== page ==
[BreachExchange] Why Cyber Attacks Will Continue until Prevention Becomes a Priority

Audrey McNeil audrey at riskbasedsecurity.com
Mon May 8 19:09:52 EDT 2017


Some learn best through observation, others only after making a costly
mistake. Unfortunately, many businesses have failed to heed the
cybersecurity lessons learned from the litany of major attacks over the
past few years.

Modern cybersecurity threats have evolved far beyond the days where
keyloggers and suspicious emails were considered sophisticated threats.
They've grown to incorporate new attack vectors such as connected devices,
as used in the 2016 Dyn distributed denial-of-service attack that disrupted
many popular websites. Businesses must also contend with leaked exploits
discovered by government intelligence agencies, such as the Vault 7
Wikileaks revelations around security flaws in virtually every major
operating system and application.

It's time for organizations to rethink their approach to security. Keeping
your organization safe must be a full-time commitment, not simply a passing
concern following the latest report of a data breach.

Cut Ties with Outdated Tech
Cybersecurity is often described as an arms race between security
professionals and skilled attackers, as both parties rush to gain the upper
hand. While even cutting-edge defenses are inevitably thwarted by
determined attackers, cybersecurity professionals are able to quickly react
and nullify attacks.

But many businesses don't keep tabs on the front lines of cybersecurity
development, leaving them several generations behind with regard to best
practices and current threats. For example, while multifactor
authentication has been recommended for more than a decade, many
organizations are only now adopting the technology across their
applications and platforms.

Making matters worse, many organizations fail to follow best practices for
maintaining and protecting their current environments, creating countless
avenues of attack for even inexperienced attackers. More than 9% of devices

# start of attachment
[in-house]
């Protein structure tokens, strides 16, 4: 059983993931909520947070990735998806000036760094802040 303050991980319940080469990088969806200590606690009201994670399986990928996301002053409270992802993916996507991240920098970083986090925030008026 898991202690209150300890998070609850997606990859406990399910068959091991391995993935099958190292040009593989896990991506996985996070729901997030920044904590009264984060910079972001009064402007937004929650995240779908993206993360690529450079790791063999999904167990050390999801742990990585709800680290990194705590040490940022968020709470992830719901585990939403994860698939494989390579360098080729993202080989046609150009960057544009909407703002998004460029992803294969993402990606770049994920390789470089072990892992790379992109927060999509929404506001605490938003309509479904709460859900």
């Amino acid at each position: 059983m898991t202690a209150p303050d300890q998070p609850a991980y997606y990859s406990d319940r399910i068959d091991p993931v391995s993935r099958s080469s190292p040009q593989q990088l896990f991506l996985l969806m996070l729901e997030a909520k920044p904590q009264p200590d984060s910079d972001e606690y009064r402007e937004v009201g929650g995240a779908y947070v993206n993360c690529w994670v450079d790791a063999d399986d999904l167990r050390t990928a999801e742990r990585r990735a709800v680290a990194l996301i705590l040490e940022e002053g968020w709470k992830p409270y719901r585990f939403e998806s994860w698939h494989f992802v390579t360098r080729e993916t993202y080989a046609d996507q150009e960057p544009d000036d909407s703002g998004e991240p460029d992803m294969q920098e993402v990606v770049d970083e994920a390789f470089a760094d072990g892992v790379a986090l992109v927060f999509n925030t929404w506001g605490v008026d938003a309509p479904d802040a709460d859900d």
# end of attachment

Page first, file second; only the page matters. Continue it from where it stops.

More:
are still running Windows XP, three years after Microsoft discontinued
support, giving malicious actors ample time to attack millions of
vulnerable yet critical systems.

Business leaders need to listen to their IT departments and devote more
time and resources to security best practices such as regular updates,
security audits, and penetration testing, resisting the urge to focus
solely on revenue-driving activities at the expense of loss prevention.

Invest in Security Training & Skills
Most organizations understand the importance of regular security training
for employees, but IT professionals within the company are often
overlooked. While your resident system administrator or network engineer
are unlikely to fall for a phishing attempt, what about the rest of your
employees? A single oversight is all it takes to undermine many other
precautions. Regular, top-to-bottom training is crucial for any
organization that wants to avoid becoming the victim of the next major

Overcoming Security Apathy
Many businesses suffer from the delusion that they are immune to
cybersecurity threats until it's too late. Whether relying on security
through obscurity or simply disregarding consistent warnings as hyperbolic
nonsense, organizations have shown that they're willing to risk massive
losses and reputation damage rather than overhaul their approach to
security. Although some organizations have taken note, many will have to
learn the hard way; attacks will escalate until businesses understand the
costs of neglecting security.
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